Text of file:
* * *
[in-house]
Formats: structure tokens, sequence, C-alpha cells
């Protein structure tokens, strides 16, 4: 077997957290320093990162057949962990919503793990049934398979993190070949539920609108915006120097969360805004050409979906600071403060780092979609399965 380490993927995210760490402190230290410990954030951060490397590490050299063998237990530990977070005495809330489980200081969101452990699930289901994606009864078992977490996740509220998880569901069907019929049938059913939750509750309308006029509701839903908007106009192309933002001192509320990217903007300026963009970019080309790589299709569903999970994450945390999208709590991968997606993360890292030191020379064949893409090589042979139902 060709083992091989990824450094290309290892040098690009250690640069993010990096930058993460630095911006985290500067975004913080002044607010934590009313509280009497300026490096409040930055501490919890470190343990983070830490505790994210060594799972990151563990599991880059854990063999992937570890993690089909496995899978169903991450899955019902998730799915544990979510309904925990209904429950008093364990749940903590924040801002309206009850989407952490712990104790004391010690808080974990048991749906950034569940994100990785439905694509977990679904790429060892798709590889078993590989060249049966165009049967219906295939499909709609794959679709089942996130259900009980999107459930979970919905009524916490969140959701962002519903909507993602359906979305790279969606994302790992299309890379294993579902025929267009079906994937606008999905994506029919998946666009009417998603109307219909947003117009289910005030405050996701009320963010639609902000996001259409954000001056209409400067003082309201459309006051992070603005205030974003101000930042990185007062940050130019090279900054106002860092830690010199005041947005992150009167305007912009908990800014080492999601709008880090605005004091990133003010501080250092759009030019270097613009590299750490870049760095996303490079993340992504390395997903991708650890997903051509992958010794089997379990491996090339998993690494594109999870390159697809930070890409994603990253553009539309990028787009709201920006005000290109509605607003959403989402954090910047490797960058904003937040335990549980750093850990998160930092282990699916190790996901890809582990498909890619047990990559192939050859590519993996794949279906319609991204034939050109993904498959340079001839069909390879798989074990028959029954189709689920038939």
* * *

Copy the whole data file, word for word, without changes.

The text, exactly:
[in-house]
Formats: structure tokens, sequence, C-alpha cells
């Protein structure tokens, strides 16, 4: 077997957290320093990162057949962990919503793990049934398979993190070949539920609108915006120097969360805004050409979906600071403060780092979609399965 380490993927995210760490402190230290410990954030951060490397590490050299063998237990530990977070005495809330489980200081969101452990699930289901994606009864078992977490996740509220998880569901069907019929049938059913939750509750309308006029509701839903908007106009192309933002001192509320990217903007300026963009970019080309790589299709569903999970994450945390999208709590991968997606993360890292030191020379064949893409090589042979139902 060709083992091989990824450094290309290892040098690009250690640069993010990096930058993460630095911006985290500067975004913080002044607010934590009313509280009497300026490096409040930055501490919890470190343990983070830490505790994210060594799972990151563990599991880059854990063999992937570890993690089909496995899978169903991450899955019902998730799915544990979510309904925990209904429950008093364990749940903590924040801002309206009850989407952490712990104790004391010690808080974990048991749906950034569940994100990785439905694509977990679904790429060892798709590889078993590989060249049966165009049967219906295939499909709609794959679709089942996130259900009980999107459930979970919905009524916490969140959701962002519903909507993602359906979305790279969606994302790992299309890379294993579902025929267009079906994937606008999905994506029919998946666009009417998603109307219909947003117009289910005030405050996701009320963010639609902000996001259409954000001056209409400067003082309201459309006051992070603005205030974003101000930042990185007062940050130019090279900054106002860092830690010199005041947005992150009167305007912009908990800014080492999601709008880090605005004091990133003010501080250092759009030019270097613009590299750490870049760095996303490079993340992504390395997903991708650890997903051509992958010794089997379990491996090339998993690494594109999870390159697809930070890409994603990253553009539309990028787009709201920006005000290109509605607003959403989402954090910047490797960058904003937040335990549980750093850990998160930092282990699916190790996901890809582990498909890619047990990559192939050859590519993996794949279906319609991204034939050109993904498959340079001839069909390879798989074990028959029954189709689920038939």